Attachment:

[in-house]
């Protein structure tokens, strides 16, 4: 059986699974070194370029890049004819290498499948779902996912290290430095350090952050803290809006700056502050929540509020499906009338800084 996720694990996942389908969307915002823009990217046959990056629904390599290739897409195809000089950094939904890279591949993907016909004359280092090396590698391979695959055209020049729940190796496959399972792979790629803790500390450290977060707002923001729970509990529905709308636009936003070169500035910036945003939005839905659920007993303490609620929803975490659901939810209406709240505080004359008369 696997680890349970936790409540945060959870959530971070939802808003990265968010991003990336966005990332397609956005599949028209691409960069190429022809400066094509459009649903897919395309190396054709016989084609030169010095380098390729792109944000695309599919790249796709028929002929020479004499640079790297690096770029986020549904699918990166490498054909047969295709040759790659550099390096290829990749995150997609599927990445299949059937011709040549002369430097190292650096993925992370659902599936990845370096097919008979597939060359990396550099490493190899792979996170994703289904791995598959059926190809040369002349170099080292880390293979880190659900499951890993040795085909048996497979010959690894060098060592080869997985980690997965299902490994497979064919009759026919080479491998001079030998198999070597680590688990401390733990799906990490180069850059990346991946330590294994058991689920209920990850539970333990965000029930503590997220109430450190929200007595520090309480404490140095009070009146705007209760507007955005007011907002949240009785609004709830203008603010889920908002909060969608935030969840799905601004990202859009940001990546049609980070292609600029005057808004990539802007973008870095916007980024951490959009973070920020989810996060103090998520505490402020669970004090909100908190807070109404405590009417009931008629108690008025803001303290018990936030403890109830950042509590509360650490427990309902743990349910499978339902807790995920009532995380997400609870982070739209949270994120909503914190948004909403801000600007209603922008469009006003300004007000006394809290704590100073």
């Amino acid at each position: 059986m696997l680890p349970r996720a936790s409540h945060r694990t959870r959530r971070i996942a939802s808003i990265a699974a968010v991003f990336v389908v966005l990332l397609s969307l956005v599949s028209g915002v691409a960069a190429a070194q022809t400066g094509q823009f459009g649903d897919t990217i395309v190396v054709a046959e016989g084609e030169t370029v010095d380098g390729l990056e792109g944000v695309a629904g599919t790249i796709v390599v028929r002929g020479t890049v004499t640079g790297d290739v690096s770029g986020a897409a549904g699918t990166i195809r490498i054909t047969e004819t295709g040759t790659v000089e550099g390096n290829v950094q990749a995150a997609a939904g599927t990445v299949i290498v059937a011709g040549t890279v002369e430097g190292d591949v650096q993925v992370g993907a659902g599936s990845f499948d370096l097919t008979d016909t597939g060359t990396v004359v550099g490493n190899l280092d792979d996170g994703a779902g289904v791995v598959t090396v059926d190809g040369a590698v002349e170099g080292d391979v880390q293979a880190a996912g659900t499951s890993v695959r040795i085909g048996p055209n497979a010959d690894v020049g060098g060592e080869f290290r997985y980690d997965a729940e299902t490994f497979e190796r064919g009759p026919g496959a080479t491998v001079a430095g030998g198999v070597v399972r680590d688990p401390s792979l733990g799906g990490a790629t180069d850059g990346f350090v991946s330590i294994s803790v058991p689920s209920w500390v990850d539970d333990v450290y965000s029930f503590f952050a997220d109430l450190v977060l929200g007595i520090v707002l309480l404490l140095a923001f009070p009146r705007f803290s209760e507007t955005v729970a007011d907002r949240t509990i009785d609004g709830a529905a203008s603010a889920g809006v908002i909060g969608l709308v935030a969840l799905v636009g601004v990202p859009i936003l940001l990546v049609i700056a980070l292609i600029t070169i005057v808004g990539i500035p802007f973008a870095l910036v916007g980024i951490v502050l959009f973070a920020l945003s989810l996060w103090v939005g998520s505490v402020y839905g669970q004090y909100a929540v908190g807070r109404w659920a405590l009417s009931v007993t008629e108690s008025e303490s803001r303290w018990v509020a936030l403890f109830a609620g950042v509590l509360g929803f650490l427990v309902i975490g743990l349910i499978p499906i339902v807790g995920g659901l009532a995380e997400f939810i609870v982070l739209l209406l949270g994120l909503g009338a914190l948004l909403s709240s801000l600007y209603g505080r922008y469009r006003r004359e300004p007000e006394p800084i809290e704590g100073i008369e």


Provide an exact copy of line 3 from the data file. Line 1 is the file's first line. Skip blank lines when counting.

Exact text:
């Amino acid at each position: 059986m696997l680890p349970r996720a936790s409540h945060r694990t959870r959530r971070i996942a939802s808003i990265a699974a968010v991003f990336v389908v966005l990332l397609s969307l956005v599949s028209g915002v691409a960069a190429a070194q022809t400066g094509q823009f459009g649903d897919t990217i395309v190396v054709a046959e016989g084609e030169t370029v010095d380098g390729l990056e792109g944000v695309a629904g599919t790249i796709v390599v028929r002929g020479t890049v004499t640079g790297d290739v690096s770029g986020a897409a549904g699918t990166i195809r490498i054909t047969e004819t295709g040759t790659v000089e550099g390096n290829v950094q990749a995150a997609a939904g599927t990445v299949i290498v059937a011709g040549t890279v002369e430097g190292d591949v650096q993925v992370g993907a659902g599936s990845f499948d370096l097919t008979d016909t597939g060359t990396v004359v550099g490493n190899l280092d792979d996170g994703a779902g289904v791995v598959t090396v059926d190809g040369a590698v002349e170099g080292d391979v880390q293979a880190a996912g659900t499951s890993v695959r040795i085909g048996p055209n497979a010959d690894v020049g060098g060592e080869f290290r997985y980690d997965a729940e299902t490994f497979e190796r064919g009759p026919g496959a080479t491998v001079a430095g030998g198999v070597v399972r680590d688990p401390s792979l733990g799906g990490a790629t180069d850059g990346f350090v991946s330590i294994s803790v058991p689920s209920w500390v990850d539970d333990v450290y965000s029930f503590f952050a997220d109430l450190v977060l929200g007595i520090v707002l309480l404490l140095a923001f009070p009146r705007f803290s209760e507007t955005v729970a007011d907002r949240t509990i009785d609004g709830a529905a203008s603010a889920g809006v908002i909060g969608l709308v935030a969840l799905v636009g601004v990202p859009i936003l940001l990546v049609i700056a980070l292609i600029t070169i005057v808004g990539i500035p802007f973008a870095l910036v916007g980024i951490v502050l959009f973070a920020l945003s989810l996060w103090v939005g998520s505490v402020y839905g669970q004090y909100a929540v908190g807070r109404w659920a405590l009417s009931v007993t008629e108690s008025e303490s803001r303290w018990v509020a936030l403890f109830a609620g950042v509590l509360g929803f650490l427990v309902i975490g743990l349910i499978p499906i339902v807790g995920g659901l009532a995380e997400f939810i609870v982070l739209l209406l949270g994120l909503g009338a914190l948004l909403s709240s801000l600007y209603g505080r922008y469009r006003r004359e300004p007000e006394p800084i809290e704590g100073i008369e």